Sex Workers are said to have contributed in a surge of HIV and AIDS with a prevalence of 71.9% during lockdown only.
This was revealed by the National Assembly’s Portfolio Committee on HIV and AIDS Chairperson ‘Mapulumo Hlao while tabling the National Aids Commission’s (NAC) report before Parliament this week.
The briefing of the committee by NAC was held on October 15, 2020.
Lesotho rests on the second spot on the list of countries hard-hit by the virus around the globe with a per capita prevalence of 23.6%, after Eswatini with a 27.3%.
“The prevalence is higher among female sex workers and among men who have sex with men; it is 71.9% and 32.9%, respectively,” she said.
“Among other people, the virus prevalence is mostly in people aged 15 to 49 years. It is estimated that there are 340 000 people living with HIV, of whom 61% (206, 000) are on treatment,” she explained.
According to Hlao’s report, the swelling of HIV and AIDS was imposed by the Covid-19 lockdown which disintegrated patients’ access to health centers.
‘The HIV and AIDS Committee was concerned that Covid-19 might have posed a significant threat for people living with HIV in the country; disrupting their access to health services in various ways.
“The committee therefore invited the NAC to brief it on how Covid-19 has impacted on the HIV treatment programs.
The report further stipulates that the, “New HIV infections declined by 35% from 2010 to 2018 and in 2018 there were 13 000 new HIV infections and 6 100 AIDS related deaths.
Mohale’sHoek is on the front on the list of the districts affected by HIV with 29.3% followed by Maseru with 27.8%, then Quthing 26.5%, Mafeteng 26.3%, Thaba-Tseka 26.2%, Mokhotlong 26.1%, Qacha’s Nek 25.9%, Leribe 23.75, Berea 23.0% and Butha-Buthe at 17.8%.
“The National AIDS Commission submitted that HIV testing had been continued at health facilities although it was compromised by the lockdown and the industrial action by the health workers,” she said.
“They stated that HIV testing through outreaches were also affected by Covid-19 induced lockdowns and eventually came to a halt; however, self-testing kits were distributed though the demand was higher.
“NAC indicated that HIV treatment was slightly affected as only 63 out of 326 health facilities were affected by the health workers industrial action.
“They stated that the launching of the multi-month dispensing strategy was of great benefit as under the programme, people living with HIV are given between three and six months’ supply of ARVs at one visit; thereby avoiding long queues which would compromise social distancing.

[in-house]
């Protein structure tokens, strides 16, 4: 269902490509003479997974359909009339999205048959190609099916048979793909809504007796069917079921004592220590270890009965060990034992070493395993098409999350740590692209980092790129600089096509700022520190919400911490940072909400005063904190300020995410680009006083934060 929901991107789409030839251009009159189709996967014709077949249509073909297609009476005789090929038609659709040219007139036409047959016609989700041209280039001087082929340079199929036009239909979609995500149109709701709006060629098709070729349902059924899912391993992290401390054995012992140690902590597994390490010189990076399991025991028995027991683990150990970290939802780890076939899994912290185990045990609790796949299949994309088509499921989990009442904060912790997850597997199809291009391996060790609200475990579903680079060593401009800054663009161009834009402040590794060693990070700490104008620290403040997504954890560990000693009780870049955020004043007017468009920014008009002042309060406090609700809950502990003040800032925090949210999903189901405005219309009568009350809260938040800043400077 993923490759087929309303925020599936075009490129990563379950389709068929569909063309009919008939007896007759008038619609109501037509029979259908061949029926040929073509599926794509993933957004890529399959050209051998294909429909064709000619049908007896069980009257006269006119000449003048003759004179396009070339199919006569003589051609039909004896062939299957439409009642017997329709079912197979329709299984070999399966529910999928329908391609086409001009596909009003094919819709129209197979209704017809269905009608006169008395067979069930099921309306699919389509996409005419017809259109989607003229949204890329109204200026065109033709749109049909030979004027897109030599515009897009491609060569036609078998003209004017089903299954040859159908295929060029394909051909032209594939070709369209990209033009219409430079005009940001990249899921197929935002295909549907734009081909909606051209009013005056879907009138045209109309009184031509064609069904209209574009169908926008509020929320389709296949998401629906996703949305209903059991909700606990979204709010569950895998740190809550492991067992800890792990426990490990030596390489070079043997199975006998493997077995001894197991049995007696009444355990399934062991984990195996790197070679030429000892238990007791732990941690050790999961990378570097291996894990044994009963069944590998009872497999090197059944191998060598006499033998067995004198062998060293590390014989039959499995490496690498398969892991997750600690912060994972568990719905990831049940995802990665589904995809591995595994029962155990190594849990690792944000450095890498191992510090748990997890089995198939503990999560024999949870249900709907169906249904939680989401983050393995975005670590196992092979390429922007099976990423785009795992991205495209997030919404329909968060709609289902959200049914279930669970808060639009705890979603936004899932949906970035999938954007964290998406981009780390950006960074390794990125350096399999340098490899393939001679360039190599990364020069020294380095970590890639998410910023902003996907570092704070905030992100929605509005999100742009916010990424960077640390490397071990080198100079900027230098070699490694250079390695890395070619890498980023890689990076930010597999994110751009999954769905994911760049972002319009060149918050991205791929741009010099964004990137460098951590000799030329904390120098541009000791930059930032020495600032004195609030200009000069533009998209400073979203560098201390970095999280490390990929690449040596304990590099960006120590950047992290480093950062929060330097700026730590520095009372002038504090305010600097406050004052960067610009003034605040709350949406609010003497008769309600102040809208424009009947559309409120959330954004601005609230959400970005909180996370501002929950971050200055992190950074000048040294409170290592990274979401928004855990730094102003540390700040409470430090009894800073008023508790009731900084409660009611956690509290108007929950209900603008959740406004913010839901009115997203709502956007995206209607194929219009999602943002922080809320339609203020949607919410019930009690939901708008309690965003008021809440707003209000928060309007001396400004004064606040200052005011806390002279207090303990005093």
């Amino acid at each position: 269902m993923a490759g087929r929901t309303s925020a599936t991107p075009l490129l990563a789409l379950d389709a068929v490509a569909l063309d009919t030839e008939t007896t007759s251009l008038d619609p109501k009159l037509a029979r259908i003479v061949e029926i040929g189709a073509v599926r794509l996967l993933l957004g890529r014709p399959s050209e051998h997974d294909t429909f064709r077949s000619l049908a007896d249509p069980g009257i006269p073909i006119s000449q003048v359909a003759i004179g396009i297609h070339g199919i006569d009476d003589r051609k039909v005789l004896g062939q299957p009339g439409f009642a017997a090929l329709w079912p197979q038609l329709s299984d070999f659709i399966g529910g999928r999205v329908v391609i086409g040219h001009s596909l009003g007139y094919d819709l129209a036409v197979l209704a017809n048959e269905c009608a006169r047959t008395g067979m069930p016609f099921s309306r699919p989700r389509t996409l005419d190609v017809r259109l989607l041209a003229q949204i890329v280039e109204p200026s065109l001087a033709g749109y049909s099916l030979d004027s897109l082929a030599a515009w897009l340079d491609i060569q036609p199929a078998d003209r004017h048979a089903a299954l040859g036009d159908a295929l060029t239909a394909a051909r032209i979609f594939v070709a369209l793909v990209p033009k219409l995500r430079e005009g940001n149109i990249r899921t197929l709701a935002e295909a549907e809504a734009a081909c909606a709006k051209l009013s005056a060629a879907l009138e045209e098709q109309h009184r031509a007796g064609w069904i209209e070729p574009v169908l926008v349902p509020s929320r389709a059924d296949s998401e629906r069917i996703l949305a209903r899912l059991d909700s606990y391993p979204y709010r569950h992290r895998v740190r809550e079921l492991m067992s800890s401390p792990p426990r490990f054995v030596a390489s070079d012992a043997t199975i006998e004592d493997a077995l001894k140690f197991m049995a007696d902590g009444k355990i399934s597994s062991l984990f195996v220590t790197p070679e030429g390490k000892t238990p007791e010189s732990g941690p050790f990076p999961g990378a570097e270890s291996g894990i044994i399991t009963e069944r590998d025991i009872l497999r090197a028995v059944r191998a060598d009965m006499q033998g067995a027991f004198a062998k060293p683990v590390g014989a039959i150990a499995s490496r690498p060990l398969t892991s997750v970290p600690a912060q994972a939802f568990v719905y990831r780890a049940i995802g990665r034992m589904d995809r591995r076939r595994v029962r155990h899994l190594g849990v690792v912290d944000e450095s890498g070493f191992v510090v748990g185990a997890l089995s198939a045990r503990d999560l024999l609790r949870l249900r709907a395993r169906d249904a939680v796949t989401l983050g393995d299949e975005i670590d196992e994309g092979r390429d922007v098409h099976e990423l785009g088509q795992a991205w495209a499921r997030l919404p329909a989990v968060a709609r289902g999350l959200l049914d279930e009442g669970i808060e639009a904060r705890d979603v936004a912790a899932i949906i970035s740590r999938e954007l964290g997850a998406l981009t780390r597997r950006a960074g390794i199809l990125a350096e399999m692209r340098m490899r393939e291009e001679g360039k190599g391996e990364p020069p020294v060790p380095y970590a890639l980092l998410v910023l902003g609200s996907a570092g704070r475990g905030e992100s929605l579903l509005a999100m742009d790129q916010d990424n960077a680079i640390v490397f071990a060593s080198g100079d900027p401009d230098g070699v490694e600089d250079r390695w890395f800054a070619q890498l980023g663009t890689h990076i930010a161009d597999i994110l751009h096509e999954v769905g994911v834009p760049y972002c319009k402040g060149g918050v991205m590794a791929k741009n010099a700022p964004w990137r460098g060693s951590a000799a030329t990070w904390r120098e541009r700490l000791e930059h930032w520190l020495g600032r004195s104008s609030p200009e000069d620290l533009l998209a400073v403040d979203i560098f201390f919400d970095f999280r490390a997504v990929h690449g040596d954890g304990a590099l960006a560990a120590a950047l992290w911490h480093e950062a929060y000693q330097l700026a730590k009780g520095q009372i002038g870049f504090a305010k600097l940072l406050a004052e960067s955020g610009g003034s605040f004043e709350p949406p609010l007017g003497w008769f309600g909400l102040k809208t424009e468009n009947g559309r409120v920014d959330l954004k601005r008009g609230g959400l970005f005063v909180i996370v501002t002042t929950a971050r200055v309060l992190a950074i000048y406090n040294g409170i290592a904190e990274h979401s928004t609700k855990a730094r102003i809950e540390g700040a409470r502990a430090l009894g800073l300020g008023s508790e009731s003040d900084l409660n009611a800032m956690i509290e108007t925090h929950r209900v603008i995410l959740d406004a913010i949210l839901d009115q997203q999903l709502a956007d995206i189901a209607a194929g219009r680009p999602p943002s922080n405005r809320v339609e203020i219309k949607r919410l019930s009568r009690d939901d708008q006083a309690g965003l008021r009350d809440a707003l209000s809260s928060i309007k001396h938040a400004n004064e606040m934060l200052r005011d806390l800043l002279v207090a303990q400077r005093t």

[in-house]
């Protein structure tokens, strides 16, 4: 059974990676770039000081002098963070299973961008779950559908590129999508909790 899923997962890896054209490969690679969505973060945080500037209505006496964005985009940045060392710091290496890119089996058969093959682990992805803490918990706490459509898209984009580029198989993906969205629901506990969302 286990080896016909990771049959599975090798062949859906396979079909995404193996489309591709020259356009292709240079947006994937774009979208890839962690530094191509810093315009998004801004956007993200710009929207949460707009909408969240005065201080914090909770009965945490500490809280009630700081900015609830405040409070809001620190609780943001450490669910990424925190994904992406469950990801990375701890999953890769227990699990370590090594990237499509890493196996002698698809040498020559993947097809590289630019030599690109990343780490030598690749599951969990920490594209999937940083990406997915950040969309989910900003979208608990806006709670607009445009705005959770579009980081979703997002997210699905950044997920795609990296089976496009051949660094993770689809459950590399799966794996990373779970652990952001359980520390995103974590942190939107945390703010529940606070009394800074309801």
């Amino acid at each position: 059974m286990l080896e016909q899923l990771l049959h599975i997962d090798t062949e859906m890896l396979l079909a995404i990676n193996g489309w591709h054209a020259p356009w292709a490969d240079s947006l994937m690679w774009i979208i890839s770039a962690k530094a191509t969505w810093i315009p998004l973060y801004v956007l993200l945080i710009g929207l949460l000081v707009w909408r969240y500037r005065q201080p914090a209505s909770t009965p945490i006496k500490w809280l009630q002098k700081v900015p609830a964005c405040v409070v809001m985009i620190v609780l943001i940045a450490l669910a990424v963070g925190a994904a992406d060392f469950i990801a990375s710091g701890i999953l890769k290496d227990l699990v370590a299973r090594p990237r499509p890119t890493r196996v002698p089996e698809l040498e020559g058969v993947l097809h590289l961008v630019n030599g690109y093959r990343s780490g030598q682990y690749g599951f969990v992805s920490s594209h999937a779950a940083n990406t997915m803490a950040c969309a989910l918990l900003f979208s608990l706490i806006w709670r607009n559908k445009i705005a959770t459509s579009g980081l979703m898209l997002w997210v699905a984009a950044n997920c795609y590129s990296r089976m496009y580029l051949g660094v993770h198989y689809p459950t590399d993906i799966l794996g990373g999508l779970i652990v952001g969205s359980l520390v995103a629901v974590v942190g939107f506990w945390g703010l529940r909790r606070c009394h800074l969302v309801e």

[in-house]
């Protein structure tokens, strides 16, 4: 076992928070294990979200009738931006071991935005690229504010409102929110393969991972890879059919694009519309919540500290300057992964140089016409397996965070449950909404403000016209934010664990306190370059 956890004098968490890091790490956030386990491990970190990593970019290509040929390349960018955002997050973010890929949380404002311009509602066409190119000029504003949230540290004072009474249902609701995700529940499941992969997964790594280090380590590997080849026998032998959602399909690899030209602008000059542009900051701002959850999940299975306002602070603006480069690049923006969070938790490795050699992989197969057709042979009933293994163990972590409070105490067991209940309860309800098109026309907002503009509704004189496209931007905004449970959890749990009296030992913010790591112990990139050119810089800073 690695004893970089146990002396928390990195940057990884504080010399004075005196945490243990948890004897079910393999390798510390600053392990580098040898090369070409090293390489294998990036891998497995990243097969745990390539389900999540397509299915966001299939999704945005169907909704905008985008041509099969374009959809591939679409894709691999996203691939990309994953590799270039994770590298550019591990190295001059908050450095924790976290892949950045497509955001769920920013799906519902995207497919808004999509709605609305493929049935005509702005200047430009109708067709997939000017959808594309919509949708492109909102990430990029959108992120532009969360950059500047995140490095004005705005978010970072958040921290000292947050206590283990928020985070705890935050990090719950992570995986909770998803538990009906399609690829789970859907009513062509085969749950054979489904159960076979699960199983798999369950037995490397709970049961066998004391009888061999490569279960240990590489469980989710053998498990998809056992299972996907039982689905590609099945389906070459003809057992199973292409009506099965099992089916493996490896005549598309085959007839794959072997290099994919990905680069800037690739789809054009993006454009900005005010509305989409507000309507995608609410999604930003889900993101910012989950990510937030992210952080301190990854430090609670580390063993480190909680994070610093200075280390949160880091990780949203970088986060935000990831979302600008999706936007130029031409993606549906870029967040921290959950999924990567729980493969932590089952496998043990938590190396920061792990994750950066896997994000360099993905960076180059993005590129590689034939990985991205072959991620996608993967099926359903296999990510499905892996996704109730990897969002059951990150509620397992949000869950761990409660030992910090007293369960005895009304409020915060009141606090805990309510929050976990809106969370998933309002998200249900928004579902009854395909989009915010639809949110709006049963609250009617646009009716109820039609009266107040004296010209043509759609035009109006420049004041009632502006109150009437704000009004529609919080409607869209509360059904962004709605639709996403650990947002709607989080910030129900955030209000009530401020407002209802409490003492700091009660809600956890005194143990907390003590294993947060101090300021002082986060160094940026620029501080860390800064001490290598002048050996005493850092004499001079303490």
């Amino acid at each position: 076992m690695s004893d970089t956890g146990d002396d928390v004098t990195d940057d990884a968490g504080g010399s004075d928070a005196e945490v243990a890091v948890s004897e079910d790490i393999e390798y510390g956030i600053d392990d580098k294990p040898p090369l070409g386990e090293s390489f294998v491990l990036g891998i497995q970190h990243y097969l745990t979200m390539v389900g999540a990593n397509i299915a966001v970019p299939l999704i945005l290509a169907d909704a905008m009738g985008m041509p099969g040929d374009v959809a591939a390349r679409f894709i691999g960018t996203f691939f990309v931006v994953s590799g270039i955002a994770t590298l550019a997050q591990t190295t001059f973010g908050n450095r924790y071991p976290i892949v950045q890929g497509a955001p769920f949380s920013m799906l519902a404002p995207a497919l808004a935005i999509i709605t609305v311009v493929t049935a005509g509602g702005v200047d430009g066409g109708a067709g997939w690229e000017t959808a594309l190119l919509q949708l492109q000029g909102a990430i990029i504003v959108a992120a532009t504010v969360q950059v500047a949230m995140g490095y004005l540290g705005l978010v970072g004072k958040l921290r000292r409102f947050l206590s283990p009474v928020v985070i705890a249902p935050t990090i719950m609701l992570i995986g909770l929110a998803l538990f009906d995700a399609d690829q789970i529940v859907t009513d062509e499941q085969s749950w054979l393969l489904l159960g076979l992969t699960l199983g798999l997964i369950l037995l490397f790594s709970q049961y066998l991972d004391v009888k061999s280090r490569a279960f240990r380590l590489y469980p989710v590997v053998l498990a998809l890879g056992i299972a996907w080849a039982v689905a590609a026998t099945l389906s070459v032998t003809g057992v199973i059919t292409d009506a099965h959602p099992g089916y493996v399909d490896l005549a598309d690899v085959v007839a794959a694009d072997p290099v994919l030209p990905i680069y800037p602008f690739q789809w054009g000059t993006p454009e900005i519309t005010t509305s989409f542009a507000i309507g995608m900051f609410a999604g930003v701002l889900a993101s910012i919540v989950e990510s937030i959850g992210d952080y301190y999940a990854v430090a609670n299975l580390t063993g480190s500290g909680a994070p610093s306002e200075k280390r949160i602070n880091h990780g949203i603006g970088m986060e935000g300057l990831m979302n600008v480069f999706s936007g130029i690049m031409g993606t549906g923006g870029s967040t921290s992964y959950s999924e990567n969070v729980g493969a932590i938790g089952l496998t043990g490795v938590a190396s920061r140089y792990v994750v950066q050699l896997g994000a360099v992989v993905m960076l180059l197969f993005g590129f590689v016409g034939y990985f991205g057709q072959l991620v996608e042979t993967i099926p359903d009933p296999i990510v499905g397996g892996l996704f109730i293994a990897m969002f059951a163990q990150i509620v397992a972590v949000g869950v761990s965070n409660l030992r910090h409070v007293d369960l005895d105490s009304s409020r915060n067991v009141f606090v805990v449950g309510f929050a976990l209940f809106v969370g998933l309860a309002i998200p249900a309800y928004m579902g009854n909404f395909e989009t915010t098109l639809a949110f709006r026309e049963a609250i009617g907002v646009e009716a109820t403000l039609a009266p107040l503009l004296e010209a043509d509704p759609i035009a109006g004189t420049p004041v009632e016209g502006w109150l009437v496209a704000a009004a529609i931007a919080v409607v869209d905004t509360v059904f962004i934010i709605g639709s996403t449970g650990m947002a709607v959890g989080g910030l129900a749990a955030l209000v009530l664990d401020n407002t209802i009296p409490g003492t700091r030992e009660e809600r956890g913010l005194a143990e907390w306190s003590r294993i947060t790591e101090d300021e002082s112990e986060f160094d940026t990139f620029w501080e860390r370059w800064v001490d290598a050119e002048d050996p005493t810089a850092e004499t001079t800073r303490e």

“They indicated that the only challenge faced was with people working in South Africa as there was a delay in information dissemination with regard to where they could get ARVs during Covid-19 lockdown,” she said.
“NAC further stated that Antenatal care was only affected in April during lockdown but picked up in May; the same trend was observed for pregnant women at Antenatal care units. They indicated that this report will enable them to make follow-ups on new HIV infections if there are any,” she explained.
“On the issue of Sexual and Gender-Based Violence, NAC submitted that they are yet to compile a comprehensive statistical report from the Ministry of Police and Health in order to properly quantify the case.
“However, there was a notable increase of gender-based violence as well as sexual and child abuse cases during lockdown; adding that this report will enable them to make a follow-up on the new HIV infections,” she said.
“NAC also highlighted the point that they participated in various Covid-19 programs in order to capacitate its staff. The main challenge is resources, both financial and human. They explained that they are placed under the Prime Minister’s office but they do not get any allocations from the ministry; adding that they don’t get allocations from the Ministry of Health either yet working closely to pay for office space,” she said.
She noted that NAC bemoaned the lack of property and space which hinder their progress of work.
“They indicated that they also work with the Ministry of Local Government and Chieftainship especially at the district level but their offices are often taken over by the ministry, and as a result, they spend time fighting for office space instead of working. They further reported that due to budgetary constraints, paying rent is a challenge and at times they have to cut a certain percent or personal emoluments to pay for office space,” she said.
“The committee recommends that NAC’s grievances be urgently attended by relevant Portfolio Committee together with the Prime Minister, Ministry of Local Government and Ministry of Health to bring about a permanent solution which will support its smooth operations,” she said.